Garbage bins are set on fire by Lebanese Sunni Muslims, blocking a road at Corniche al-Mazraa in Beirut (Reuters)

The Syrian crisis has contaminated Lebanon, after clashes between pro- and anti-Syrian groups have left three people killed and 18 wounded in Beirut, witness told IBTimes UK.

A gun battle between Sunni Muslims of the Future movement and supporters of the nationalist, pro-Assad Arab movement party emerged after Lebanese military shot an anti-Syrian cleric and his bodyguard by mistake.

Sheik Ahmed Abdul Wahid, a Sunni Muslim cleric, and Mohammed Hussein Miraib were shot in their car as they passed through an army checkpoint.

"In response, Sunni residents blocked roads, burned tyres and garbage bins to protest against the deaths," Alberto Tetta, an Italian freelance journalist for the daily l'Unita', reported. "The secretary of the Arab movement party, Shaker Berjaoui, has been attacked by supporters of the Future movement."

The Lebanese television station Al-Jadeed reported the five-hour clashes ended after Berjaoui agreed to evacuate his office in the district. Two buildings were set on fire and several cars and shop windows destroyed.

Further clashes are expected when the funerals for the victims are held. The Lebanon civil society has two demonstrations planned to take place in London and Beirut.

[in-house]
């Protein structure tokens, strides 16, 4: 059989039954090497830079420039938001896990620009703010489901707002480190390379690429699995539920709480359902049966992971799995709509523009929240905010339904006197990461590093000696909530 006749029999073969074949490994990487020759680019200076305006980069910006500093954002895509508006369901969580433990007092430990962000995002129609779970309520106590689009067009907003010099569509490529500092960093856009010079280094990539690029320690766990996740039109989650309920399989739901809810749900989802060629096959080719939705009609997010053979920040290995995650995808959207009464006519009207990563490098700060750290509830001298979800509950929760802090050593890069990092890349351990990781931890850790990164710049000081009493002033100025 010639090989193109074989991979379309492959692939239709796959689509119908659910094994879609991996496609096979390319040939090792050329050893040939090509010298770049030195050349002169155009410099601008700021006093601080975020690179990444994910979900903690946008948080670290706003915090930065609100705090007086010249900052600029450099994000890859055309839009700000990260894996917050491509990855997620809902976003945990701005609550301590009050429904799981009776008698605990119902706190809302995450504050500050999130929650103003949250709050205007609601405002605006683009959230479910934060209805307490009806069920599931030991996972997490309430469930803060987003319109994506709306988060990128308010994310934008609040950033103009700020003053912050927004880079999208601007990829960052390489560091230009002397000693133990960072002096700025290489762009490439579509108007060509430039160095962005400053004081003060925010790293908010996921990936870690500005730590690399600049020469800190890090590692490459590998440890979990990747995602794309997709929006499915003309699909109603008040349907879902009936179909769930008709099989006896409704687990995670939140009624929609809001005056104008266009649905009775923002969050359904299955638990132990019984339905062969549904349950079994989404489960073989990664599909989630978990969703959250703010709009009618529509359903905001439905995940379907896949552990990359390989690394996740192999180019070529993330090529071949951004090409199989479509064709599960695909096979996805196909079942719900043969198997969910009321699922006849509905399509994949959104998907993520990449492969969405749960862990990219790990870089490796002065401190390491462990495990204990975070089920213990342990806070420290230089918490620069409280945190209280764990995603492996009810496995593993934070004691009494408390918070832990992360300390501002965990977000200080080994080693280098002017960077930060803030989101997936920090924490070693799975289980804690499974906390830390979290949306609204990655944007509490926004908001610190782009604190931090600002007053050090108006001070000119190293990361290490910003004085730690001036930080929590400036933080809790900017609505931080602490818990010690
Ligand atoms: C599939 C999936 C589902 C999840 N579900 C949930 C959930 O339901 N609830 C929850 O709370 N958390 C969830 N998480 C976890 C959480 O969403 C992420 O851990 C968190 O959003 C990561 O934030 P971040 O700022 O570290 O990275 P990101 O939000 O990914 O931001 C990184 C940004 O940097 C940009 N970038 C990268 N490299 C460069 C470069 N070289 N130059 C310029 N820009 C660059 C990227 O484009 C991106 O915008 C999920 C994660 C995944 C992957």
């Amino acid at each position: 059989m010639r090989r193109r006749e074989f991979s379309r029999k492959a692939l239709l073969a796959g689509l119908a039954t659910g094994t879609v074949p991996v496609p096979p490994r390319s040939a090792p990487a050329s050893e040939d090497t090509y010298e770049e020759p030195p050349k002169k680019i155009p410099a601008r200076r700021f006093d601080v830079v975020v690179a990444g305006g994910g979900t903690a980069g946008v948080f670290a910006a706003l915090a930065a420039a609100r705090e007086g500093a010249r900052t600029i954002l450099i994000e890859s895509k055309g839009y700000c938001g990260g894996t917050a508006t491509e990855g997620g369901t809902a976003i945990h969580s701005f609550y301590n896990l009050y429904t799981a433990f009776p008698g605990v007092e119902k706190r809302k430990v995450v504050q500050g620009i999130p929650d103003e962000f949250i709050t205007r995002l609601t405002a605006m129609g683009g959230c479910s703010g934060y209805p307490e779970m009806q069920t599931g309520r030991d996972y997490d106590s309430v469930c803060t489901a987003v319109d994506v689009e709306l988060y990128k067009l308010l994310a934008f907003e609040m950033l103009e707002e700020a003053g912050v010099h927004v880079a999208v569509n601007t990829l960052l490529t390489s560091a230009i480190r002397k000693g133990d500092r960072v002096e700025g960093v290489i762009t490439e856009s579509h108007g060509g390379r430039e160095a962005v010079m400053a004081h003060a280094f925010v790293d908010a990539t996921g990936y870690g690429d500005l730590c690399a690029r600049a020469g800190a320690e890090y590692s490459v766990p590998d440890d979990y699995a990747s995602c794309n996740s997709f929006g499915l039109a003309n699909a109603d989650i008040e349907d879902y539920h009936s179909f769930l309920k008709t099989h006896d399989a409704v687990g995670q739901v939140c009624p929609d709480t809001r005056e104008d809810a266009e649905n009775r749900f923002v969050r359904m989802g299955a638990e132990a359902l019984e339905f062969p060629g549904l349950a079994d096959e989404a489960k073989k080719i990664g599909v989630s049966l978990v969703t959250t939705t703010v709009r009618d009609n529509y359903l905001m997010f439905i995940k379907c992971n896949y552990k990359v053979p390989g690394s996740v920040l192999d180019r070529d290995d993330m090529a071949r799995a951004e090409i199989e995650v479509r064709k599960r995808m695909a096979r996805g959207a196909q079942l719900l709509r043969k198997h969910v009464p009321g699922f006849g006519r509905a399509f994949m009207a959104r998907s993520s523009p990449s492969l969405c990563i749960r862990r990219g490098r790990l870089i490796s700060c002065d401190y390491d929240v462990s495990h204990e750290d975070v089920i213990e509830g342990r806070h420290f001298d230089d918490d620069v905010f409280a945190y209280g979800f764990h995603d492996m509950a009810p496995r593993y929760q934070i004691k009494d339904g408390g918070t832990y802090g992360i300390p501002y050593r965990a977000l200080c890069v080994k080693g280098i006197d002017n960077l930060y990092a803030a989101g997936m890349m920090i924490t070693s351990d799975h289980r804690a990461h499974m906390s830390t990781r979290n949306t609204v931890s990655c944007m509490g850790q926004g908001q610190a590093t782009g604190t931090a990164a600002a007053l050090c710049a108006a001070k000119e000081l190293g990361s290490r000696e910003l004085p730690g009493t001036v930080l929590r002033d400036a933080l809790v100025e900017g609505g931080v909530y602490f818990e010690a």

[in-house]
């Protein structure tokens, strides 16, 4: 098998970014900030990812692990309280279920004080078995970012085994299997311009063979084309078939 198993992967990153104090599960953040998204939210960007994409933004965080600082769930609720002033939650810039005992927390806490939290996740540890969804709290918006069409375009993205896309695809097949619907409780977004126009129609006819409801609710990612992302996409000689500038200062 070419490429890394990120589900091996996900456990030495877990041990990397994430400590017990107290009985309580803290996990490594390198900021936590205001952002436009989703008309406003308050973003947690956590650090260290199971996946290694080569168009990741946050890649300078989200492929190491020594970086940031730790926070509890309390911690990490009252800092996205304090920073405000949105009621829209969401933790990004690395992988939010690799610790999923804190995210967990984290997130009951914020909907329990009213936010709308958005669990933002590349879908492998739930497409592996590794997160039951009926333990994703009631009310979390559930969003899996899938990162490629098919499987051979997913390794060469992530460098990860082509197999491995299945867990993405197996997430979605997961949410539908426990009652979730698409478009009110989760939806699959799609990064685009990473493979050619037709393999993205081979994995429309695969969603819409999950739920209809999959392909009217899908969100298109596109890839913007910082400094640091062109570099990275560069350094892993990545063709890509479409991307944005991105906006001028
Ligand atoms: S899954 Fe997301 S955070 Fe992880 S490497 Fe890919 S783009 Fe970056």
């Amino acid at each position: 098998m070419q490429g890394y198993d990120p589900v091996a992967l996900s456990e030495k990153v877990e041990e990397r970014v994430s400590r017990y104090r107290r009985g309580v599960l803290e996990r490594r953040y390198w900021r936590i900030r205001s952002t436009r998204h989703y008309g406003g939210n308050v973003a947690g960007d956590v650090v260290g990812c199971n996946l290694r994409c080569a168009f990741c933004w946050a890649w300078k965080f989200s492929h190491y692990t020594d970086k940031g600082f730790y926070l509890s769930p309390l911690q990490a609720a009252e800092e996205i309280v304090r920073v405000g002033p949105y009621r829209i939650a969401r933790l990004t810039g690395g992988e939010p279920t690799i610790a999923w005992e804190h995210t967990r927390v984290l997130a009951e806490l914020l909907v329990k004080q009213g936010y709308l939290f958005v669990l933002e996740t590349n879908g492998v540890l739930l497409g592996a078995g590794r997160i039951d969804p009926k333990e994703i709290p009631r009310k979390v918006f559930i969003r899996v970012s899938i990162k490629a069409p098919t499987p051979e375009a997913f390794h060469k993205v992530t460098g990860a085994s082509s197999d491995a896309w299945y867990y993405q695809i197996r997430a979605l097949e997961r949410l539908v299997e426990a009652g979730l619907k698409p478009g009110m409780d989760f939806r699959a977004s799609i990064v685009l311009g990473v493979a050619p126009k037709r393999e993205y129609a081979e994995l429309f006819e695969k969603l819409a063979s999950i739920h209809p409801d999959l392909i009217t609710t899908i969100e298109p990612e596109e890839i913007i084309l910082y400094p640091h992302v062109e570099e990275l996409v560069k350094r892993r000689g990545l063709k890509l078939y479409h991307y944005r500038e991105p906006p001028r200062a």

The Lebanese army said it regretted the deaths of the two Sunni clerics. and pledged to mount an investigation.

Tensions in the northern city of Tripoli have been growing over the past week, leaving 12 people killed, Tetta said.

Many Sunni Muslims in the north sympathise with the Syria's Sunni-led uprising against President Bashar al-Assad.

"Northern Lebanon is like a little Syria," Tetta said. "There's a pro-Syrian Alawite minority, but the majority of people are against the Syrian regime."

The anti-government Free Syrian Army has reported freedom of circulation in the area, which is close to the Syrian border.

Lebanese Prime Minister Najib Mikati tried to crush growing tensions. "The government is determined to continue to shoulder its national responsibilities amid this critical period in Lebanon and the region and it will take all measures necessary to preserve civil peace," he said in a statement.

But the latest development in Beirut is a worrying new element, according to Tetta.

"The Syrian crisis has contaminated Lebanon, which has been dragged into neighbouring violence," he said. "Lebanon is still very connected to Syria. But the latest clashes in Beirut are causing serious concerns."